You can use a variety of tools to refine your Plastimake object once it has cooled and hardened.
Some tools generate enough heat from friction to soften Plastimake. When using power tools such as a drill, use a low speed setting so the cutting edge doesn’t get too hot. You'll get a much cleaner result that way.
We regularly use these tools here at the Plastimake Lab:
- Stanley knife – A Stanley knife with a sharp blade is the ideal tool for carving Plastimake and cleanly cutting through small pieces.
- Drill – Use a sharp drill bit at a slow speed setting to drill a nice clean hole through your Plastimake object. If you drill too fast, the friction will cause the surrounding Plastimake to soften and distort.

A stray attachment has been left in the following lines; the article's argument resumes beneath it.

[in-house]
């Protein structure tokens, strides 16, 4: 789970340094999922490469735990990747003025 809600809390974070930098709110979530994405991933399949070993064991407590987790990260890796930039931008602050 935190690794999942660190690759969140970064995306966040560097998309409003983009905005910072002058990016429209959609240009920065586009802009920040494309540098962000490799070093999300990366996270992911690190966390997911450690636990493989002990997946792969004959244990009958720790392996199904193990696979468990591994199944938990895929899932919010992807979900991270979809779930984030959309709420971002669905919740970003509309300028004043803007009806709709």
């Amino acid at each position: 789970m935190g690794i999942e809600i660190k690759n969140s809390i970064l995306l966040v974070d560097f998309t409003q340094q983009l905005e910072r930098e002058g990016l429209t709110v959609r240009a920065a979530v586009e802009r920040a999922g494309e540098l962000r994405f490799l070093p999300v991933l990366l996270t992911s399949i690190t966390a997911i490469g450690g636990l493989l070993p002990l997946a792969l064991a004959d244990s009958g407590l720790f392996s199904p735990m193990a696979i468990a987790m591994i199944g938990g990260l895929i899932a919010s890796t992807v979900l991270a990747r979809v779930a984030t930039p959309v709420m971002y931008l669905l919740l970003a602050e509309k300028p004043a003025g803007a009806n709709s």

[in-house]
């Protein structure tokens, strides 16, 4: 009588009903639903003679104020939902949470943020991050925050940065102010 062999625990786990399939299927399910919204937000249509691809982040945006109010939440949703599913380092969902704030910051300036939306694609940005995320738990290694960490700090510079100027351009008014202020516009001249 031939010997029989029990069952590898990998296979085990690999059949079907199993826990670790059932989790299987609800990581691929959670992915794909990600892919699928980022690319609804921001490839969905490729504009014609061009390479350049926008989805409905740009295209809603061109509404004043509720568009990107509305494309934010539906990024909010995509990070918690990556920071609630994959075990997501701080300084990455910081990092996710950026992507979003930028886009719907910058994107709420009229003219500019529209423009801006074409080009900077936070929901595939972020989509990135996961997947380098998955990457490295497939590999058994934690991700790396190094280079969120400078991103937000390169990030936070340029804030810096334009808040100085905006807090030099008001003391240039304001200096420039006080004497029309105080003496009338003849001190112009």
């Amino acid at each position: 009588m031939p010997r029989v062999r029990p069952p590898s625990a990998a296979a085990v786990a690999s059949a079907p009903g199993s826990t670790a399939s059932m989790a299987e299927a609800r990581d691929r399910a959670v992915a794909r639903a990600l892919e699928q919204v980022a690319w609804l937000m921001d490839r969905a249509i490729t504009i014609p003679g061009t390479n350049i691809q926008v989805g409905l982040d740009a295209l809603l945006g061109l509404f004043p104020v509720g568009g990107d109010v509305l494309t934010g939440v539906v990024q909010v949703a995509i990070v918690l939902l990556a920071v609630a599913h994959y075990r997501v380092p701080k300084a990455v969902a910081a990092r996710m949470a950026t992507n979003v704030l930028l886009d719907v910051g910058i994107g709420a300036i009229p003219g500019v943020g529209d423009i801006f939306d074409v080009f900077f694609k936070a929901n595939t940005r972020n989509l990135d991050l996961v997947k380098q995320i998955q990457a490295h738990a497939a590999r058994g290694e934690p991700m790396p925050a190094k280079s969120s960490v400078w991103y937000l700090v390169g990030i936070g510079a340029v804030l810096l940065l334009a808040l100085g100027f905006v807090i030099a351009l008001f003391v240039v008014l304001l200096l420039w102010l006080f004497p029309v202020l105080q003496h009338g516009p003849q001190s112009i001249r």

- Saw - Slow, even strokes with a sharp saw will cut through solid Plastimake quite well. Saws are most useful for cutting through thick blocks of solid Plastimake.
- Tin snips - Great for roughly cutting up left over pieces of Plastimake into smaller pieces so that it softens faster in hot water.
- Scissors – Scissors are most effective with thin sheets. Using sharp scissors you can accurately cut shapes out of a 2mm thick sheet of Plastimake.
We’re often asked whether it’s possible to use sandpaper on a Plastimake object. It is possible to sand Plastimake, but it’s usually not the best method. Sandpaper generates a lot of friction heat, which causes the edges of the Plastimake object to burr, producing a messy result. Instead, try re-heating the surface of the object and scraping away any unwanted Plastimake while it’s still soft.